The United State’s much-touted nuclear renaissance is in jeopardy, but it is not primarily from environmental and safety concerns. The industry is finding it increasingly difficult to make the economic case for building new nuclear plants.
The enormous capital cost of building reactors is just one factor holding back the long-promised nuclear revival. Just as critical is the risk that the already high costs will balloon as companies build new-generation plants that must be able to withstand the impact of a terrorist crashing an airliner into one. Companies are facing difficulties financing their plants due to the long lead times needed for permits and construction before they can begin to recoup capital expenditures. Then there’s the potential for cost overruns, so companies are looking for political and regulatory support to shift financial obligations onto customers and taxpayers to minimize risk in what Moody’s Investor Service Inc. has dubbed a “bet-the-farm” type of project.
That effort to offload financial risk to partners, customers and governments is the hallmark of the 21st-century nuclear industry.
The nuclear revival is already being challenged by competition from natural gas, which is keeping fuel costs much lower than had been expected just a few years ago, while at the same time, global construction costs soar. In 2009, MIT doubled its forecasted construction costs of new nuclear plants, while the U.S. Energy Information Administration increased its 2009 estimate by 37 percent just this past December.
The industry insists that, over the long-term, nuclear remains competitive, but those calculations include the rising cost of carbon emissions from coal and natural gas plants, and assume that nuclear plants will be built on time and on budget, not traits for which this industry is known. Then there is the cost on the other end of the nuclear life cycle of decommissioning old plants as they age out of usefulness. Those actual costs are, as yet, unknown and there is no way to predict whether the funds being set aside for decommissioning will come close to covering the cost of decommissioning a plant 30 to 40 years after it comes online.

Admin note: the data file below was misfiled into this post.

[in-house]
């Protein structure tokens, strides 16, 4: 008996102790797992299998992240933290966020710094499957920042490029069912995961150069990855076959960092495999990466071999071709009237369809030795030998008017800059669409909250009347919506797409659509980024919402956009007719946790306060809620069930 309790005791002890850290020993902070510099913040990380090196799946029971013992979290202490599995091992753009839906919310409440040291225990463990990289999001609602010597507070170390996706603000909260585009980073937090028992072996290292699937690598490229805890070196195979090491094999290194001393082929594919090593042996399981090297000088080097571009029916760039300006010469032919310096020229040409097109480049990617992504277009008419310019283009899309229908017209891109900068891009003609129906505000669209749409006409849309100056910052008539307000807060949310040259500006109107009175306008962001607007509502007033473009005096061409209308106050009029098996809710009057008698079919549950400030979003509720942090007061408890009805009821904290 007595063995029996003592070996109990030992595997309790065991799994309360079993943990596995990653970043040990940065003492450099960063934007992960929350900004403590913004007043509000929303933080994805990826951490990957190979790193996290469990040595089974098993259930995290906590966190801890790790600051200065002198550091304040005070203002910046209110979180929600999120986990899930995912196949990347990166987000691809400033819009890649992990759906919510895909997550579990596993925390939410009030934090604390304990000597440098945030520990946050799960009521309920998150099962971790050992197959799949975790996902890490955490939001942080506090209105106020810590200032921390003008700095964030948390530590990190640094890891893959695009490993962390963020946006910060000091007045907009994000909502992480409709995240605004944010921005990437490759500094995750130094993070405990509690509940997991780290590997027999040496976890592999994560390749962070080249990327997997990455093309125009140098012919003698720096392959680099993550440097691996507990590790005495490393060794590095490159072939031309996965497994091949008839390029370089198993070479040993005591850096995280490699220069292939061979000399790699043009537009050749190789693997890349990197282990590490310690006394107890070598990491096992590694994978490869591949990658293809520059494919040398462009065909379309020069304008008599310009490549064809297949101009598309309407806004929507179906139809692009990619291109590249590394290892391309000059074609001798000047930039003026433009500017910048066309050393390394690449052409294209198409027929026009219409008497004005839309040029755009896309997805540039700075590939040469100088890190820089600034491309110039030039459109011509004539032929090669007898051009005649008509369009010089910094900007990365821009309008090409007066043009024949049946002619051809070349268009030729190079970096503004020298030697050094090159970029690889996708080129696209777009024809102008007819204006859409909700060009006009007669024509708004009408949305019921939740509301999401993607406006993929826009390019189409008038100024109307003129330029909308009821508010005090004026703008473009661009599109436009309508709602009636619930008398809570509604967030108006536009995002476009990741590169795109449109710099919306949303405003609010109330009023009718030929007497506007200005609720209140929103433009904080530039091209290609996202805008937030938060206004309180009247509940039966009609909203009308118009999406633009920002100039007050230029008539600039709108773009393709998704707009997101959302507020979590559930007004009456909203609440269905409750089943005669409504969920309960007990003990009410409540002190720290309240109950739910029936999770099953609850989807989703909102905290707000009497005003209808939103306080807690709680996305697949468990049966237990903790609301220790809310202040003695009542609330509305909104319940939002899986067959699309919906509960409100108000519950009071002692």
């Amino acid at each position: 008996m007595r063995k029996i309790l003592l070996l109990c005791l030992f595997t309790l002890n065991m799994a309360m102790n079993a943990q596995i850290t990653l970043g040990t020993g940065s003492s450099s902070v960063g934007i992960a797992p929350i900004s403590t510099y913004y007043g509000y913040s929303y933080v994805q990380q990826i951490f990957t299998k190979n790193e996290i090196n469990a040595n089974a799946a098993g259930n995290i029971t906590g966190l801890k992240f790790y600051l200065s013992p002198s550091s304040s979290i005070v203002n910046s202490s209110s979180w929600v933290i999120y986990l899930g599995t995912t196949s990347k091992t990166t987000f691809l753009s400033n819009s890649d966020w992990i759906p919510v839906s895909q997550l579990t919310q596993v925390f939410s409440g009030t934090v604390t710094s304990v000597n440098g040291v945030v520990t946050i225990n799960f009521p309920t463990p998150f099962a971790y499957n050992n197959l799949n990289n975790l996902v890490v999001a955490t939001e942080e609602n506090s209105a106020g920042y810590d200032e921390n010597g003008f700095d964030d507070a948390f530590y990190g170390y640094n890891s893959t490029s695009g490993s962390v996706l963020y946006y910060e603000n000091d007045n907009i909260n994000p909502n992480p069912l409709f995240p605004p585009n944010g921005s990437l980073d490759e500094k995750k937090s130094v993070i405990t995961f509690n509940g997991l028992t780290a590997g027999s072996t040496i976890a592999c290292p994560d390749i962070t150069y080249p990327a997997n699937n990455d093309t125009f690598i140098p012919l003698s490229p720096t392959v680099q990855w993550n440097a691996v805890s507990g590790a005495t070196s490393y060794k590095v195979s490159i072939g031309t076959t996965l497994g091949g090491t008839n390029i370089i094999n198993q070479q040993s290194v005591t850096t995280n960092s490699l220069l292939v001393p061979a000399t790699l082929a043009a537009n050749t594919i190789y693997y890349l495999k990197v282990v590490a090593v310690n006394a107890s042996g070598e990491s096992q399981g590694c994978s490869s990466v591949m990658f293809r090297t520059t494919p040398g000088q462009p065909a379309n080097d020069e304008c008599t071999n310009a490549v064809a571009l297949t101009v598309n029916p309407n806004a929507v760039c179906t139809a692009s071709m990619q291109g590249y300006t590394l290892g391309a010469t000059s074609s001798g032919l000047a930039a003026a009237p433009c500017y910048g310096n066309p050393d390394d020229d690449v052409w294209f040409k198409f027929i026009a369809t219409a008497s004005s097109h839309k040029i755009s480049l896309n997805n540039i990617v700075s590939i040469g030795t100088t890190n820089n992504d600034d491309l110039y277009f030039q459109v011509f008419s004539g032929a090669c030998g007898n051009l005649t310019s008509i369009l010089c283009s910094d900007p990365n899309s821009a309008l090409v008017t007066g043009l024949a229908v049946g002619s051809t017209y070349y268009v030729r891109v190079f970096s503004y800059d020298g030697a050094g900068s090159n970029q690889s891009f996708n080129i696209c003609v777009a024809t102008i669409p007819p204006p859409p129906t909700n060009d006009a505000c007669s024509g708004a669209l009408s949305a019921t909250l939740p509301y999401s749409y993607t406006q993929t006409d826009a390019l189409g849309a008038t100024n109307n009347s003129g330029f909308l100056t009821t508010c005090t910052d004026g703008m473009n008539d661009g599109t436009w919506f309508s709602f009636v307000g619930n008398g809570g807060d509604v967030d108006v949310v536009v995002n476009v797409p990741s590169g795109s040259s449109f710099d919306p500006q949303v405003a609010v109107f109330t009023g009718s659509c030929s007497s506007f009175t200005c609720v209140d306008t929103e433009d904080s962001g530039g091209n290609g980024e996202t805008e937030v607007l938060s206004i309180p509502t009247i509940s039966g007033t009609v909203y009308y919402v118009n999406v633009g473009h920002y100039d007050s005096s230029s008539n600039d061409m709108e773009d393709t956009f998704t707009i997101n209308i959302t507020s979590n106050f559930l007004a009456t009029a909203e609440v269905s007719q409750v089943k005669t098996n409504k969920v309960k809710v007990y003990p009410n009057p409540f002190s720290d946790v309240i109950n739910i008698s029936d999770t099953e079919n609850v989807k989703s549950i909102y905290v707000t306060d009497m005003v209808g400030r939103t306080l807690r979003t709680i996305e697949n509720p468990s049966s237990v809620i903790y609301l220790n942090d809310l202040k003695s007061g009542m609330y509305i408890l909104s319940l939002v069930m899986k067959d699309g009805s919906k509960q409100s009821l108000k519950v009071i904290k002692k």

Given the unwillingness of Wall Street to finance reactor construction, the Federal government is offering an $18.5-billion (U.S.) loan guarantee program for utilities who are first out of the gate in building new reactors. But some companies are less worried about loan guarantees and more concerned about the ability to begin recouping costs on the projects long before any electricity is being generated.
Some states, for instance – Florida, George and South Carolina, allow utilities to begin charging customers for development costs on nuclear projects, even before companies make a final commitment to build. In effect, transferring financial risks from the investor-owned companies to their customers. But in states where early cost recovery is not allowed, the utilities claim they are unlikely to be able to proceed with the plants.
These are just a few of the things that the U.S. nuclear industry has structured to shift risk off of companies and their shareholders and onto the backs and the pocketbooks of ratepayers and taxpayers, socializing the risk and maximizing the profits of these companies. In an era where poor management of risk led to a massive global financial downturn, it seems unconscionable that energy companies and the Federal government should be promoting an energy source that is clearly a huge fiscal risk.